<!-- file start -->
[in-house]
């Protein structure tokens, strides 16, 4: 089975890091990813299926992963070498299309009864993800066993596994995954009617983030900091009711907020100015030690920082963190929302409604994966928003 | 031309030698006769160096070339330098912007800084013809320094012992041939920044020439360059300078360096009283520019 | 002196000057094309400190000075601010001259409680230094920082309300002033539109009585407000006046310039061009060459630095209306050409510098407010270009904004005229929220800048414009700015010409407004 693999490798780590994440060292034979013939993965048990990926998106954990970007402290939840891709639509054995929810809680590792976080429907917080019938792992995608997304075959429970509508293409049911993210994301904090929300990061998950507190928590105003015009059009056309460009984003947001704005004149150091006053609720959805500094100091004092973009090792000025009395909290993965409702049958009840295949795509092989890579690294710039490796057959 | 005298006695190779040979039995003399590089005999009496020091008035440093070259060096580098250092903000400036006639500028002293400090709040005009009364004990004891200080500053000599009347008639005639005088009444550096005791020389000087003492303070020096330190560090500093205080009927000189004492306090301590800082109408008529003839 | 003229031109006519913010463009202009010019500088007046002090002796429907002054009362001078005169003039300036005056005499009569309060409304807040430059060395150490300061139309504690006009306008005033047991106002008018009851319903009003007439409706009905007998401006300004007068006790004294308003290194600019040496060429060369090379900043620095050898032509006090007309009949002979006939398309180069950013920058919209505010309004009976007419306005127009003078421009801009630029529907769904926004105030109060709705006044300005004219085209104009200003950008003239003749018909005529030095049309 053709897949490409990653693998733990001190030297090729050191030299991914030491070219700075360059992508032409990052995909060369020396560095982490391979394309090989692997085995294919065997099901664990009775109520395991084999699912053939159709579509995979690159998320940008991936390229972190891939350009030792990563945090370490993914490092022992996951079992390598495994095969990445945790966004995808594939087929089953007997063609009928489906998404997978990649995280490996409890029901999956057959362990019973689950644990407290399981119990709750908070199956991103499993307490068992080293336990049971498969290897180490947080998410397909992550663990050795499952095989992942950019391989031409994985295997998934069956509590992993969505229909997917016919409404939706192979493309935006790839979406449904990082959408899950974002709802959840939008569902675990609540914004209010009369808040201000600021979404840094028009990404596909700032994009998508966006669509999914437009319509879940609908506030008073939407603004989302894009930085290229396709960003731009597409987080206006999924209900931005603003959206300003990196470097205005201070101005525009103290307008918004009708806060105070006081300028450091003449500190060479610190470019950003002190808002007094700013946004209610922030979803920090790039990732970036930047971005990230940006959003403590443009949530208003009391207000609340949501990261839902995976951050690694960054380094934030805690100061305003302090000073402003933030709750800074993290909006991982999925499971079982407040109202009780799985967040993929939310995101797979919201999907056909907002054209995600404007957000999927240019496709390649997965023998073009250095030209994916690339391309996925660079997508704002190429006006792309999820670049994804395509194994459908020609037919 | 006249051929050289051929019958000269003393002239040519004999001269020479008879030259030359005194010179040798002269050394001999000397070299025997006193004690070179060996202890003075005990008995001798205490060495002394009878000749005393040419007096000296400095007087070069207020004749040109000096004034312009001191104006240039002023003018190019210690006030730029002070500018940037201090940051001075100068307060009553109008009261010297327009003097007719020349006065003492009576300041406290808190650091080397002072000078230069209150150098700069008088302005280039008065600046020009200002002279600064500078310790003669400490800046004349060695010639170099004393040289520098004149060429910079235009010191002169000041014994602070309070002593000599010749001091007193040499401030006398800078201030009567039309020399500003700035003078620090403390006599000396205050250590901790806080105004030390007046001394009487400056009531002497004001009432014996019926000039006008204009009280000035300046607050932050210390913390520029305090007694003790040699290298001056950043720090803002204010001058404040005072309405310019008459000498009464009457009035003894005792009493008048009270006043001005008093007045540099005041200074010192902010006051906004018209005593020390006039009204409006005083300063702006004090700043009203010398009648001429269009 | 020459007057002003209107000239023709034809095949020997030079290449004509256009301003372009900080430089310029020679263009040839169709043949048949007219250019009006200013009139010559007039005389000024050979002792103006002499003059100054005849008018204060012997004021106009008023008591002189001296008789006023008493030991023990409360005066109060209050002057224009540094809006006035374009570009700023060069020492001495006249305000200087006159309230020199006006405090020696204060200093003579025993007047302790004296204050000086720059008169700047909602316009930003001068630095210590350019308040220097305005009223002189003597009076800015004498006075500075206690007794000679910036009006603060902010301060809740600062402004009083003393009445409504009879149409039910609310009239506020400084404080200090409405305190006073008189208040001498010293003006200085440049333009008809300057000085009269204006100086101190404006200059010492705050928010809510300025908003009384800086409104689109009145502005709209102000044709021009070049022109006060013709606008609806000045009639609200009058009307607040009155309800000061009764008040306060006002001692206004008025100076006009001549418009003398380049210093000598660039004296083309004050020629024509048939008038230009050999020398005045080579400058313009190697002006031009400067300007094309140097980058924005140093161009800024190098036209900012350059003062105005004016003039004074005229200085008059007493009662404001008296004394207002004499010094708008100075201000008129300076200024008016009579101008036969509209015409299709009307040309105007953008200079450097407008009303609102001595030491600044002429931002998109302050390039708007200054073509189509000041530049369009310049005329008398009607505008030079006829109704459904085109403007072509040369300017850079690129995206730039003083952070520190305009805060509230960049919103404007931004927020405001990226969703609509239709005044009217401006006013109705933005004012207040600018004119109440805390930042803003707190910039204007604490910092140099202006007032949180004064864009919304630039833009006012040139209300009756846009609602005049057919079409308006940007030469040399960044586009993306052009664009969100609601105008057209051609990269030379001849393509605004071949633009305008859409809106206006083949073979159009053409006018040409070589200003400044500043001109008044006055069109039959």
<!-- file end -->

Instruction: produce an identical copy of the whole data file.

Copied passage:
[in-house]
């Protein structure tokens, strides 16, 4: 089975890091990813299926992963070498299309009864993800066993596994995954009617983030900091009711907020100015030690920082963190929302409604994966928003 | 031309030698006769160096070339330098912007800084013809320094012992041939920044020439360059300078360096009283520019 | 002196000057094309400190000075601010001259409680230094920082309300002033539109009585407000006046310039061009060459630095209306050409510098407010270009904004005229929220800048414009700015010409407004 693999490798780590994440060292034979013939993965048990990926998106954990970007402290939840891709639509054995929810809680590792976080429907917080019938792992995608997304075959429970509508293409049911993210994301904090929300990061998950507190928590105003015009059009056309460009984003947001704005004149150091006053609720959805500094100091004092973009090792000025009395909290993965409702049958009840295949795509092989890579690294710039490796057959 | 005298006695190779040979039995003399590089005999009496020091008035440093070259060096580098250092903000400036006639500028002293400090709040005009009364004990004891200080500053000599009347008639005639005088009444550096005791020389000087003492303070020096330190560090500093205080009927000189004492306090301590800082109408008529003839 | 003229031109006519913010463009202009010019500088007046002090002796429907002054009362001078005169003039300036005056005499009569309060409304807040430059060395150490300061139309504690006009306008005033047991106002008018009851319903009003007439409706009905007998401006300004007068006790004294308003290194600019040496060429060369090379900043620095050898032509006090007309009949002979006939398309180069950013920058919209505010309004009976007419306005127009003078421009801009630029529907769904926004105030109060709705006044300005004219085209104009200003950008003239003749018909005529030095049309 053709897949490409990653693998733990001190030297090729050191030299991914030491070219700075360059992508032409990052995909060369020396560095982490391979394309090989692997085995294919065997099901664990009775109520395991084999699912053939159709579509995979690159998320940008991936390229972190891939350009030792990563945090370490993914490092022992996951079992390598495994095969990445945790966004995808594939087929089953007997063609009928489906998404997978990649995280490996409890029901999956057959362990019973689950644990407290399981119990709750908070199956991103499993307490068992080293336990049971498969290897180490947080998410397909992550663990050795499952095989992942950019391989031409994985295997998934069956509590992993969505229909997917016919409404939706192979493309935006790839979406449904990082959408899950974002709802959840939008569902675990609540914004209010009369808040201000600021979404840094028009990404596909700032994009998508966006669509999914437009319509879940609908506030008073939407603004989302894009930085290229396709960003731009597409987080206006999924209900931005603003959206300003990196470097205005201070101005525009103290307008918004009708806060105070006081300028450091003449500190060479610190470019950003002190808002007094700013946004209610922030979803920090790039990732970036930047971005990230940006959003403590443009949530208003009391207000609340949501990261839902995976951050690694960054380094934030805690100061305003302090000073402003933030709750800074993290909006991982999925499971079982407040109202009780799985967040993929939310995101797979919201999907056909907002054209995600404007957000999927240019496709390649997965023998073009250095030209994916690339391309996925660079997508704002190429006006792309999820670049994804395509194994459908020609037919 | 006249051929050289051929019958000269003393002239040519004999001269020479008879030259030359005194010179040798002269050394001999000397070299025997006193004690070179060996202890003075005990008995001798205490060495002394009878000749005393040419007096000296400095007087070069207020004749040109000096004034312009001191104006240039002023003018190019210690006030730029002070500018940037201090940051001075100068307060009553109008009261010297327009003097007719020349006065003492009576300041406290808190650091080397002072000078230069209150150098700069008088302005280039008065600046020009200002002279600064500078310790003669400490800046004349060695010639170099004393040289520098004149060429910079235009010191002169000041014994602070309070002593000599010749001091007193040499401030006398800078201030009567039309020399500003700035003078620090403390006599000396205050250590901790806080105004030390007046001394009487400056009531002497004001009432014996019926000039006008204009009280000035300046607050932050210390913390520029305090007694003790040699290298001056950043720090803002204010001058404040005072309405310019008459000498009464009457009035003894005792009493008048009270006043001005008093007045540099005041200074010192902010006051906004018209005593020390006039009204409006005083300063702006004090700043009203010398009648001429269009 | 020459007057002003209107000239023709034809095949020997030079290449004509256009301003372009900080430089310029020679263009040839169709043949048949007219250019009006200013009139010559007039005389000024050979002792103006002499003059100054005849008018204060012997004021106009008023008591002189001296008789006023008493030991023990409360005066109060209050002057224009540094809006006035374009570009700023060069020492001495006249305000200087006159309230020199006006405090020696204060200093003579025993007047302790004296204050000086720059008169700047909602316009930003001068630095210590350019308040220097305005009223002189003597009076800015004498006075500075206690007794000679910036009006603060902010301060809740600062402004009083003393009445409504009879149409039910609310009239506020400084404080200090409405305190006073008189208040001498010293003006200085440049333009008809300057000085009269204006100086101190404006200059010492705050928010809510300025908003009384800086409104689109009145502005709209102000044709021009070049022109006060013709606008609806000045009639609200009058009307607040009155309800000061009764008040306060006002001692206004008025100076006009001549418009003398380049210093000598660039004296083309004050020629024509048939008038230009050999020398005045080579400058313009190697002006031009400067300007094309140097980058924005140093161009800024190098036209900012350059003062105005004016003039004074005229200085008059007493009662404001008296004394207002004499010094708008100075201000008129300076200024008016009579101008036969509209015409299709009307040309105007953008200079450097407008009303609102001595030491600044002429931002998109302050390039708007200054073509189509000041530049369009310049005329008398009607505008030079006829109704459904085109403007072509040369300017850079690129995206730039003083952070520190305009805060509230960049919103404007931004927020405001990226969703609509239709005044009217401006006013109705933005004012207040600018004119109440805390930042803003707190910039204007604490910092140099202006007032949180004064864009919304630039833009006012040139209300009756846009609602005049057919079409308006940007030469040399960044586009993306052009664009969100609601105008057209051609990269030379001849393509605004071949633009305008859409809106206006083949073979159009053409006018040409070589200003400044500043001109008044006055069109039959």